March 25, 2020
On March 23, in Allen v. Cooper, the U.S. Supreme Court unanimously ruled that states are immune from copyright infringement suits. A significant decision affecting copyright law, the case has notable ramifications for both state governments and copyright holders.
The circumstances instigating the case began in 1996 when the state of North Carolina hired Intersal, a marine salvage company, to recover Queen Anne’s Revenge, the infamous Blackbeard flagship that had run aground off the coast of North Carolina in 1718. Intersal in turn hired petitioner Frederick Allen, a videographer, to document the recovery of the ship. For over a decade, Allen made videos and photographs of the recovery operations and registered copyrights in these works.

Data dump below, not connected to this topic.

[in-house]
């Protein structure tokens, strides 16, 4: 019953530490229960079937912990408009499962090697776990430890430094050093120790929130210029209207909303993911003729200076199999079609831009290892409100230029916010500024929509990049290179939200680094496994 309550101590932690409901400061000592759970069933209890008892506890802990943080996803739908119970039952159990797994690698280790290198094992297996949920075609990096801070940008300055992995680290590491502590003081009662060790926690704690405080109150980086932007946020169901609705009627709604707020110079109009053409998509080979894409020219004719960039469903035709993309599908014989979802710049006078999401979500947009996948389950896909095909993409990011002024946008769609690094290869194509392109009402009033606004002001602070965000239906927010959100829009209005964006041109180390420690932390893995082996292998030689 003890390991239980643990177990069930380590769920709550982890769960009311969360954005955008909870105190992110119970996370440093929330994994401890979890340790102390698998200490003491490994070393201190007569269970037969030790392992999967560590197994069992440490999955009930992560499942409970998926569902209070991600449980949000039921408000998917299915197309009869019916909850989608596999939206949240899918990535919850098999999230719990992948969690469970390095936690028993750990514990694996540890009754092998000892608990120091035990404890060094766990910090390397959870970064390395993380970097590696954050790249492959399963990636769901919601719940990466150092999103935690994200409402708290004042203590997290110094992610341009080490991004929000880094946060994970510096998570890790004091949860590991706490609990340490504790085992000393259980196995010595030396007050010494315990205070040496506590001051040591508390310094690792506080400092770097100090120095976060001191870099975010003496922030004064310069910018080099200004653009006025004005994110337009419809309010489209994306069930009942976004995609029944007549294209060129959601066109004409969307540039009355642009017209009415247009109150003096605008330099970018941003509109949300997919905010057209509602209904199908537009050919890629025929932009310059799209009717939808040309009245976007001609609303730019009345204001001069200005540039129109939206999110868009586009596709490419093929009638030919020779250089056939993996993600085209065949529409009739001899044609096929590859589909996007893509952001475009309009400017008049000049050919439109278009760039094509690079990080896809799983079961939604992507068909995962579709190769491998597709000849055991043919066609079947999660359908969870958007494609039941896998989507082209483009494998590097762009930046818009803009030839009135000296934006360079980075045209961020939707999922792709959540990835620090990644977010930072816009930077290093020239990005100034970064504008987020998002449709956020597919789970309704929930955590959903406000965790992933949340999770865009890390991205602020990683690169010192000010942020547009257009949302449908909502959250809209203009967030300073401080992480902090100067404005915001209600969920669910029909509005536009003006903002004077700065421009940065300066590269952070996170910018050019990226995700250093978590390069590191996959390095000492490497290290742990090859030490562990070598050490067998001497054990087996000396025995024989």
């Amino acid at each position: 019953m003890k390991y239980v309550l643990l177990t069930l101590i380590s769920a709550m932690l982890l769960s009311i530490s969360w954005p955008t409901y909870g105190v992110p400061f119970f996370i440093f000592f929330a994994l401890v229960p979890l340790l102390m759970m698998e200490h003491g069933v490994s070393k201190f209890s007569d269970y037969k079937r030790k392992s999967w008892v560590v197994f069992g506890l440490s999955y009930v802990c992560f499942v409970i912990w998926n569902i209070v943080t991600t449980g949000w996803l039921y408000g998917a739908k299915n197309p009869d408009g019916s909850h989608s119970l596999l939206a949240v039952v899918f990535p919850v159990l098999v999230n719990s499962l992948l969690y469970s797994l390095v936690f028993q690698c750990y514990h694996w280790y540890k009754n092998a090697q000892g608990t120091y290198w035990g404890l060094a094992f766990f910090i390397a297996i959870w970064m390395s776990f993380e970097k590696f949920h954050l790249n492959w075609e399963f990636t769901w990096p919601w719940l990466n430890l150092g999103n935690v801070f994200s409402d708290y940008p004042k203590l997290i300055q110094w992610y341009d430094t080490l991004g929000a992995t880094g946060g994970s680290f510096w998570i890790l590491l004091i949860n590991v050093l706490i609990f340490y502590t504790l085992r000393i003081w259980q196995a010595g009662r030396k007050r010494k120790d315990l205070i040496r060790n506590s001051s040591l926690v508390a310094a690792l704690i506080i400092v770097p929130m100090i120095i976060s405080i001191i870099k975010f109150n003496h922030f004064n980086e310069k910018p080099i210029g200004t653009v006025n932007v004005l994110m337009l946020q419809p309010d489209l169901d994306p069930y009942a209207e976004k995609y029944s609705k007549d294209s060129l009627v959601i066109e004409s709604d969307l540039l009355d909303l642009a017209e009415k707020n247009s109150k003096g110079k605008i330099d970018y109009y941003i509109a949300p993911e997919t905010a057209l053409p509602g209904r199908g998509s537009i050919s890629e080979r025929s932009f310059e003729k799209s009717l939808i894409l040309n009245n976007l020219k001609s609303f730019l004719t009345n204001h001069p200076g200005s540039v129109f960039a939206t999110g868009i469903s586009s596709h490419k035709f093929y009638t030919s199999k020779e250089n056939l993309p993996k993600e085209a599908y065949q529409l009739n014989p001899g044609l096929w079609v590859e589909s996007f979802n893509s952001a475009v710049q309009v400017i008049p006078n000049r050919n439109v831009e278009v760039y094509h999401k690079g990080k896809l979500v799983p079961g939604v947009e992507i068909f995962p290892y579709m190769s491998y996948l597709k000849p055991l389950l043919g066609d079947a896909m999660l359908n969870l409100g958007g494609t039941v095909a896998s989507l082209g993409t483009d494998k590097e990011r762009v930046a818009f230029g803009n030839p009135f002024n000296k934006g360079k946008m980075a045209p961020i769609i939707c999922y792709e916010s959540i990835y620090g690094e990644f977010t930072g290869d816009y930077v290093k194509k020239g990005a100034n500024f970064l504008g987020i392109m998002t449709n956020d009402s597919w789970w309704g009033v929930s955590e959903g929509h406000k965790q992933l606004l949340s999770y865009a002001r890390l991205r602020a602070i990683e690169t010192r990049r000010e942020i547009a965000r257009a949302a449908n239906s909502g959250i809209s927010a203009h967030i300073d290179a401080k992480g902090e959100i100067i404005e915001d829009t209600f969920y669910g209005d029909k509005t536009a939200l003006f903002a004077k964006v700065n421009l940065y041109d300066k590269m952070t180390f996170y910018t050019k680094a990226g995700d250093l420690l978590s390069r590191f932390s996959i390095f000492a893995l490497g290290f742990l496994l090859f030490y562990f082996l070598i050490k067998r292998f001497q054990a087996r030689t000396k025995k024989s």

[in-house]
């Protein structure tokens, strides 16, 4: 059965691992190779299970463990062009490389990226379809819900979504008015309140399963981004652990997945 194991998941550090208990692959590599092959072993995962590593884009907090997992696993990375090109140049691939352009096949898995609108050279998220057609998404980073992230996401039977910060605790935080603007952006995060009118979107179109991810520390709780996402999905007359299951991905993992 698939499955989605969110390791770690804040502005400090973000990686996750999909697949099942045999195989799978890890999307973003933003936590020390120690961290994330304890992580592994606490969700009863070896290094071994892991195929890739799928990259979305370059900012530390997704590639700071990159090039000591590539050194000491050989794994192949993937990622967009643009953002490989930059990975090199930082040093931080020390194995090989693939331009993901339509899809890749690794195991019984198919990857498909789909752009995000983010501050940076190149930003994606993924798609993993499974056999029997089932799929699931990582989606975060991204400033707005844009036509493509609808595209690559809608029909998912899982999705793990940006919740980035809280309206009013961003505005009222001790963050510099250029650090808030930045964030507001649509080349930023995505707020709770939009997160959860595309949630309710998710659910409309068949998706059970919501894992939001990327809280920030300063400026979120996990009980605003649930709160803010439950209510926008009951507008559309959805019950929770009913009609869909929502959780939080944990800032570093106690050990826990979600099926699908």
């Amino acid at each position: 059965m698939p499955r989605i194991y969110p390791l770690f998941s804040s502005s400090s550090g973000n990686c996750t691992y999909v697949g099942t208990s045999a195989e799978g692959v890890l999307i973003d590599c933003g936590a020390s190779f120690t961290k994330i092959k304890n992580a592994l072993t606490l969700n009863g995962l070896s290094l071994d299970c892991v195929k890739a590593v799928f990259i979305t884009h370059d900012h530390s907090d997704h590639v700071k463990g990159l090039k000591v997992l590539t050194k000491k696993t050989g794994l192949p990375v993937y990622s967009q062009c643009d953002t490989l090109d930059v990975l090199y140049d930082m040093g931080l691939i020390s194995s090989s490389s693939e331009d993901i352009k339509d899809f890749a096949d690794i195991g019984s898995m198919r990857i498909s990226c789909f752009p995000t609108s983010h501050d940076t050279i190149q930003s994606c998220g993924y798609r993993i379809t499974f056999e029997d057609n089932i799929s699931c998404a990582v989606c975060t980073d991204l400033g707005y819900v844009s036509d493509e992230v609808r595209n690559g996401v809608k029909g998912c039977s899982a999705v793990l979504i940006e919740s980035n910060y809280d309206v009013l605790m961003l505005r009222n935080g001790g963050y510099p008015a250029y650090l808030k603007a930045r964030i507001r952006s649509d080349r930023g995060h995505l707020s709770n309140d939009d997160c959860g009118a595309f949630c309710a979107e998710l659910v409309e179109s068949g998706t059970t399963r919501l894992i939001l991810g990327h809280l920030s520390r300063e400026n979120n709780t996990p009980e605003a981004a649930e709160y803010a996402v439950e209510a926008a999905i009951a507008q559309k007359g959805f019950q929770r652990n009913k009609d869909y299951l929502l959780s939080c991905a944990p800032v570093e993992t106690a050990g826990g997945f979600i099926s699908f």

The suit arose when North Carolina published some of Allen’s works online without his consent. At the district court, the state moved to dismiss the suit on the ground of sovereign immunity, invoking the general rule that federal courts cannot hear suits brought by individuals against nonconsenting states. Allen, however, contended that Congress had abrogated the sovereign immunity of the states through the Copyright Remedy Clarification Act of 1990 (CRCA). The CRCA provides that a state “shall not be immune, under the Eleventh Amendment . . . or any other doctrine of sovereign immunity from suit in Federal court” for copyright infringement. The district court allowed the case to move forward in light of the CRCA, reasoning that congressional intent was clear and abrogation had a proper constitutional basis. The court concluded that precedent precluding Congress from using its Article I powers to abrogate state sovereign immunity left open some possible avenues for imposing liability.